Tax Season can be Kinder

By Kind Staff
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Tax Season can be Kinder

Spring is vibrant, and summer is fun.  But tax season could be the Kindest of them all.  As a homeowner, you may qualify for numerous tax deductions *, which means money back in your tax return.  And who wouldn’t want to have that?! Uncle Sam is hooking homeowners up with a variety of potential deductions.  These tax deductions can vary across home improvement expenses, insurance payments, claims on the house, and whether you’re a first-time homebuyer.  Let’s break down the ways tax season can be a whole lot Kinder thanks to homeownership.

Home Improvement Expenses

Channel your inner Bob Villa.  Did you know that some home improvements can be deductible on your taxes? * Check out some options for upgrades to your home that can save you some green (& make those new neighbors green with envy):

  • Capital Improvements - Splash into savings on your taxes with capital improvements like adding a swimming pool or replacing your roof.  Keep in mind that home repairs are not tax deductible.
  • Medically Necessary - Modifications to your home for medical necessity, like ramps or handrails, can be tax deductible.  The maintenance of such items are also deductible.
  • Energy-efficient Equipment - Save on power, save on taxes.  Some energy-efficient appliances may earn you a credit on your taxes through the Energy Star program.  Act quickly as the benefits are set to expire!

Mortgage Interest Deduction

The interest paid towards your home loan can be counted in an itemized deduction.  Currently the mortgage interest deduction stands at $750,000 for homes you’ve bought, built, or sought financing for home improvements. You’ll want to check in with a tax professional to determine if the standard deductions or itemized deductions will save you more.

Property Tax Deduction

As a homeowner, you’ll pay both state and federal property taxes. “Score! I get to pay more taxes,” said no one ever. The silver lining is that these taxes may be deductible.  For itemized deductions, the maximum you can claim is $10,000 (or $5,00 if you’re married and filing separately).  If you’re opting for standard deductions, the amount adjusts with inflation.  You’ll receive a statement from the government biannually, so make sure to keep that for tax time.  Those who pay through an escrow account will likely receive a 1098 statement listing the amount paid.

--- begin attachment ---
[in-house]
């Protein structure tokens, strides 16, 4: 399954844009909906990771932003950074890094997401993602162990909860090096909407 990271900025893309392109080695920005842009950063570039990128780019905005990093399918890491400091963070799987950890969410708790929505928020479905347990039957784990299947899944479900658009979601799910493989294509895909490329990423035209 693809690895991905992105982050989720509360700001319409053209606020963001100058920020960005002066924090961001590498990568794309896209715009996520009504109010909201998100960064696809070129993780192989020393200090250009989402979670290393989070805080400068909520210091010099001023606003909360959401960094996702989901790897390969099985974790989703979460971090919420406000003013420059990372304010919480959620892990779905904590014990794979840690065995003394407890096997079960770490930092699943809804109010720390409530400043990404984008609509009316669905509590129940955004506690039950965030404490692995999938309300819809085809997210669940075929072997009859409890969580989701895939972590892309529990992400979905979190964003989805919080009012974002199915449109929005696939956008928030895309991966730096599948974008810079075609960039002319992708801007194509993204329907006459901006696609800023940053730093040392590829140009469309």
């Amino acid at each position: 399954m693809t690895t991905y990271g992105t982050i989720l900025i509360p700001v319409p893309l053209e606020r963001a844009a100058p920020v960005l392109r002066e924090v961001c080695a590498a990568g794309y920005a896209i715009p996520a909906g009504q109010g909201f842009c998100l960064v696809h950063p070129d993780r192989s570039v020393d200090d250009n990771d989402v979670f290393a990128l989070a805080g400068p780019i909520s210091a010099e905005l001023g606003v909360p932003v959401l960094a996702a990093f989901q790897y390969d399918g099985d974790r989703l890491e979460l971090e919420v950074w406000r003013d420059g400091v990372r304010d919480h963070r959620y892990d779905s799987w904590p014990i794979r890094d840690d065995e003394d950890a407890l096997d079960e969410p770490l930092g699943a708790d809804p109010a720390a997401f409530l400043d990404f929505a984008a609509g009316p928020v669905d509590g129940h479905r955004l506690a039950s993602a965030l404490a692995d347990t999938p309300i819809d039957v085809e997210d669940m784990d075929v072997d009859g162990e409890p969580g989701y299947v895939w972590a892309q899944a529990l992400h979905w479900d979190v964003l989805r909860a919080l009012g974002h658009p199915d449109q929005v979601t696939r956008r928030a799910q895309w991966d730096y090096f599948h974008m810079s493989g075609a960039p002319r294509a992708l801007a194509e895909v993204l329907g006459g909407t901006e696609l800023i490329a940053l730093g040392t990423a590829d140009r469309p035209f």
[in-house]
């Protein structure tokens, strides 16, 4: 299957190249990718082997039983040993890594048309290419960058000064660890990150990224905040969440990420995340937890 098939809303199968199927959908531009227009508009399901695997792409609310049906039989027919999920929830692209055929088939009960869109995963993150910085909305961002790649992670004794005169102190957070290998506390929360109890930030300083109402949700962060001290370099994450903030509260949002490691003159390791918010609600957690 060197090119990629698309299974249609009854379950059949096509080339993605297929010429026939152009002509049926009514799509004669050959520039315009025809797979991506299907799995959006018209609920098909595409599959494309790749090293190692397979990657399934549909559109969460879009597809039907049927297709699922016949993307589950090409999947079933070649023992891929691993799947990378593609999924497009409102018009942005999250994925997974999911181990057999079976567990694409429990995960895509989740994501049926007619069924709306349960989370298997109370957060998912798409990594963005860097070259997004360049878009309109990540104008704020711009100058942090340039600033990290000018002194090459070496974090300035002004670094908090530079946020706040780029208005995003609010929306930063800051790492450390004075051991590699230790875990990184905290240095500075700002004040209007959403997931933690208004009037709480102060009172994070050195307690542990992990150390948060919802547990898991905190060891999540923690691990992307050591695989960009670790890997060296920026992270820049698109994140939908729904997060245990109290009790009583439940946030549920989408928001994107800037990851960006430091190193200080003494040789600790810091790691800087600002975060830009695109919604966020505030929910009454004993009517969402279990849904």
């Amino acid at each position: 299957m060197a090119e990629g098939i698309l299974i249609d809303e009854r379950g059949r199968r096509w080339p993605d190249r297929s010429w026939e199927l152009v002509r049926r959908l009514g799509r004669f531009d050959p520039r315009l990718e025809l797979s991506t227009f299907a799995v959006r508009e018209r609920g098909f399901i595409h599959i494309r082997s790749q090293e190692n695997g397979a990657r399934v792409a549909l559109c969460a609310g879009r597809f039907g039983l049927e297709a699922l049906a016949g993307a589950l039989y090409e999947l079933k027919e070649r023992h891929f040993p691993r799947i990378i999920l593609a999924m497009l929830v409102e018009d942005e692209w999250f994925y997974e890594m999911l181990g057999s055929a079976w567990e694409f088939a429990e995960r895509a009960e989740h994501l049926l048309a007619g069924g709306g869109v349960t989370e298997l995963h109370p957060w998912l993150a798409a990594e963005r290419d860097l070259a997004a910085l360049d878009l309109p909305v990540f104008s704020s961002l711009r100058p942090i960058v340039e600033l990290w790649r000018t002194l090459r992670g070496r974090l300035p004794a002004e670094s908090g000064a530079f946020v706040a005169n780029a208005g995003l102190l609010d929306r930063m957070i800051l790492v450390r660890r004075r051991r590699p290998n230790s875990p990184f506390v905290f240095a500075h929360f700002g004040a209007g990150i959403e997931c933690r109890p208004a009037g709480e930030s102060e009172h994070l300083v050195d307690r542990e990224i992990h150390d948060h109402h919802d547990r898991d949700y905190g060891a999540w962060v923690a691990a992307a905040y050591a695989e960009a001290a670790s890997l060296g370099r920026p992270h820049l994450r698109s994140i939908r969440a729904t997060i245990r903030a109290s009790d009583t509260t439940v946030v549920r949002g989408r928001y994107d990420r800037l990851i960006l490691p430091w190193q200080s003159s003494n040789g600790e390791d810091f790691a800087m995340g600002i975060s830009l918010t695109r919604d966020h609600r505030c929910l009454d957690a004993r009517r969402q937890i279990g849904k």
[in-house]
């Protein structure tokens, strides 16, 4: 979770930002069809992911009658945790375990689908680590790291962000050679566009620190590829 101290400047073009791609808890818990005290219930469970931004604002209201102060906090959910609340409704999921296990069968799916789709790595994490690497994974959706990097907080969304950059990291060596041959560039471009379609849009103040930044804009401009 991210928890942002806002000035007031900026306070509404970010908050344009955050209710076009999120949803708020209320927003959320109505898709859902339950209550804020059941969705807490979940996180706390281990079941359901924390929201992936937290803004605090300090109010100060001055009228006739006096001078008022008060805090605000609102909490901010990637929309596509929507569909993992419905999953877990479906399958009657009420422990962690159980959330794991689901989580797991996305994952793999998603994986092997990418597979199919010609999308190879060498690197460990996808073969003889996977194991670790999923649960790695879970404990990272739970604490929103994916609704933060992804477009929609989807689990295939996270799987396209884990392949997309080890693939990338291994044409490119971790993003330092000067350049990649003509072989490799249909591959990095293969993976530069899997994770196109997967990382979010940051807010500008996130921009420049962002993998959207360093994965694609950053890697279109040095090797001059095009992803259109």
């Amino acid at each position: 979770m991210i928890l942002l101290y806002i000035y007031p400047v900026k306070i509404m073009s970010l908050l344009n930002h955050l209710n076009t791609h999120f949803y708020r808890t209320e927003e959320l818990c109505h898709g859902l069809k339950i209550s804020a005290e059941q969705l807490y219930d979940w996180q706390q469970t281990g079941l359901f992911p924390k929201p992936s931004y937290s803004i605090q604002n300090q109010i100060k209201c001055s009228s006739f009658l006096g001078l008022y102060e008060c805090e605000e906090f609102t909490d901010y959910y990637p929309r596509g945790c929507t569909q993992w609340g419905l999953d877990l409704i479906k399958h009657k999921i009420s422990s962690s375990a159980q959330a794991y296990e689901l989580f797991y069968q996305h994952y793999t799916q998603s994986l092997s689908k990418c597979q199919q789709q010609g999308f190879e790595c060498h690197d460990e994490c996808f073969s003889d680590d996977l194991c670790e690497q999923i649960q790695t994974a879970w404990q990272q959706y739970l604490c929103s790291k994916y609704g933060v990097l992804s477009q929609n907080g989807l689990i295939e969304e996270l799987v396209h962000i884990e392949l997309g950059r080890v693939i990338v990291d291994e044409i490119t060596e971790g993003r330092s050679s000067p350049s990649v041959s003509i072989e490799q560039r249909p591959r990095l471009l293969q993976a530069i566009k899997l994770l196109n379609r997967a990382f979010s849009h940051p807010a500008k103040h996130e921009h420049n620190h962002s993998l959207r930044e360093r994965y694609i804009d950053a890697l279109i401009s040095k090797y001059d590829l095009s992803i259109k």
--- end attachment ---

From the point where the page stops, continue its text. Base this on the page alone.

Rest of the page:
Insurance Payments

At times, lenders will require Private Mortgage Insurance, or PMI, to be added to monthly payments as a protection in case the borrower were unable to pay their mortgage payment.  For example, if a borrower doesn’t have a 20% down payment, PMI may be required.  If you’re opting to itemize, you may include your PMI payments on your annual taxes. (Note: PMI tax deductibility for 2022 and beyond has not been extended as of 07/01/2022, but historically it gets extended every year.)

Tax Breaks for First-Time Homebuyers

Uncle Sam wants you…to get into a home.  Additional incentives are available for first-time homebuyers.  For example, the IRS allows a $10,000 deduction from your traditional or Roth IRA account to finance your first home without paying the 10% penalty, however you will still have to pay regular income tax on the withdrawal.  Additional government agencies offer incentives for first-time homebuyers.

Want to know more about qualifying for tax incentive programs and the numerous benefits of homeownership?  Stop the scrolling and connect with a knowledgeable Kind Ambassador to discuss your unique goals and situation.  Make next tax season Kinder with the numerous tax deductions available to you as a homeowner.

*References to tax deductibility are based on generally available information and are not proposed as expert tax or legal advice. Each consumer’s situation is different. You should consult a professional tax or investment adviser for advice based on your particular financial situation before making any final decision based on the information contained herein.